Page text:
Minister Ready To Tinker With State Pension Age Again

Workers could be forgiven for suspecting the goalposts keep moving back when they check on their state pension age.

That’s the birthday when they should start receiving state pension payments.

After an upset about shifting the retirement age for women born in the mid-1950s to 66 years old, a review by the government actuary’s department (GAD) favours moving the dates yet again because people are living longer and the state is spending more money than planned on pensions.

The pension age is already scheduled to rise over the next few years:

  • Everyone will receive the state pension from their 65th birthday from November 17, 2017
  • By 2020, the trigger date rises to 66
  • Then by 2028, the start date is 67, moving to 68 by 2046

Now, the latest government statistics suggest the age will reach 70 by 2056 as people are healthier and living longer.

Minister mulls decision

But ministers are mulling bringing the state retirement date forward by 16 years

for millions of workers.

That means anyone retiring from 2030 may have to reach the 68th birthday before they receive the state pension.

The GAD report is before Department of Work and Pensions secretary Damian Green, who is expected to make the controversial decision in May. If he scraps the state pension timetable in favour of a shorter schedule, he will dash the retirement hopes of millions of workers who have set their 67th birthday as the day they give up work.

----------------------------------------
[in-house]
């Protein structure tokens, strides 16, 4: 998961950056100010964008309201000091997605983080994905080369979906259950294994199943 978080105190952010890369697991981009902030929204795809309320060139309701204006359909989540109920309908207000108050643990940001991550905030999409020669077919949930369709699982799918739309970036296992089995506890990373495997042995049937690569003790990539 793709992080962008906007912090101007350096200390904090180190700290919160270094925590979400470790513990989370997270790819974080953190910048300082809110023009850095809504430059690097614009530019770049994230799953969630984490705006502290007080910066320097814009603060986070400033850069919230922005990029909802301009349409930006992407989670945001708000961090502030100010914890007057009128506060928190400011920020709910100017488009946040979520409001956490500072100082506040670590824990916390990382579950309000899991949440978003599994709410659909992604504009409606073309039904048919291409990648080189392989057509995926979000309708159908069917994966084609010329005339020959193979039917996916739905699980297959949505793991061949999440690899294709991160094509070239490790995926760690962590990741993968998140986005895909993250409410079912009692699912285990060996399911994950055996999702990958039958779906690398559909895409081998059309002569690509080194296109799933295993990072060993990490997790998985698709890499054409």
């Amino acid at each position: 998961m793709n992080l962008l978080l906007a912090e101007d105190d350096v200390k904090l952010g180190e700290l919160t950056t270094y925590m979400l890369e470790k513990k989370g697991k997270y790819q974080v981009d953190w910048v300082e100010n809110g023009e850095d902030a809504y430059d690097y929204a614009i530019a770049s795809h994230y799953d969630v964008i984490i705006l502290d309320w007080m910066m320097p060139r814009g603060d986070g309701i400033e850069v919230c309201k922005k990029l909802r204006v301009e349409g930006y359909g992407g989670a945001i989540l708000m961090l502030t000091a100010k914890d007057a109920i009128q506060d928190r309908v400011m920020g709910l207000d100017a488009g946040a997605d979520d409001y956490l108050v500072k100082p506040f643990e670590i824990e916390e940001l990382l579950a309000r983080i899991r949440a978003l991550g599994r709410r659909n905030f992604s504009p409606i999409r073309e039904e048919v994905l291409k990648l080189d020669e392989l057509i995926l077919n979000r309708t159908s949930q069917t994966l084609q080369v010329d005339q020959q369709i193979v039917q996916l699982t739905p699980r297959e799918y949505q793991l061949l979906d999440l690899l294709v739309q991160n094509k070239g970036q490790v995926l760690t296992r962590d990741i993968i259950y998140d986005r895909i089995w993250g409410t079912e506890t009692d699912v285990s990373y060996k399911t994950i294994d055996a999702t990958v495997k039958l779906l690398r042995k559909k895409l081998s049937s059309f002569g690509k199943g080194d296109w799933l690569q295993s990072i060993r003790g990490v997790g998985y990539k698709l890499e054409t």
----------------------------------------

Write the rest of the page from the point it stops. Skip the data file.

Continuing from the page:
The government says no changes will be made before 2028, and that future retirees will have at least a decade’s notice of any alterations to the schedule.

State pension headache

“The government is committed to maintaining a state pension that is far for all generations and helps to provide for the cost of living in retirement,” said a spokesman.

The latest longevity statistics show men retiring in their 60s today will live until they are on average 79 years old, while women will live to 82.

The problem for the government is the state pension is mainly funded from national insurance contributions, and many workers now spend more time retired than they did paying into the system, leaving the Treasury with a deficit.

The state pension is tied into longevity, with future retirement ages rising in line with how long people live and payments to women matching those received by men.

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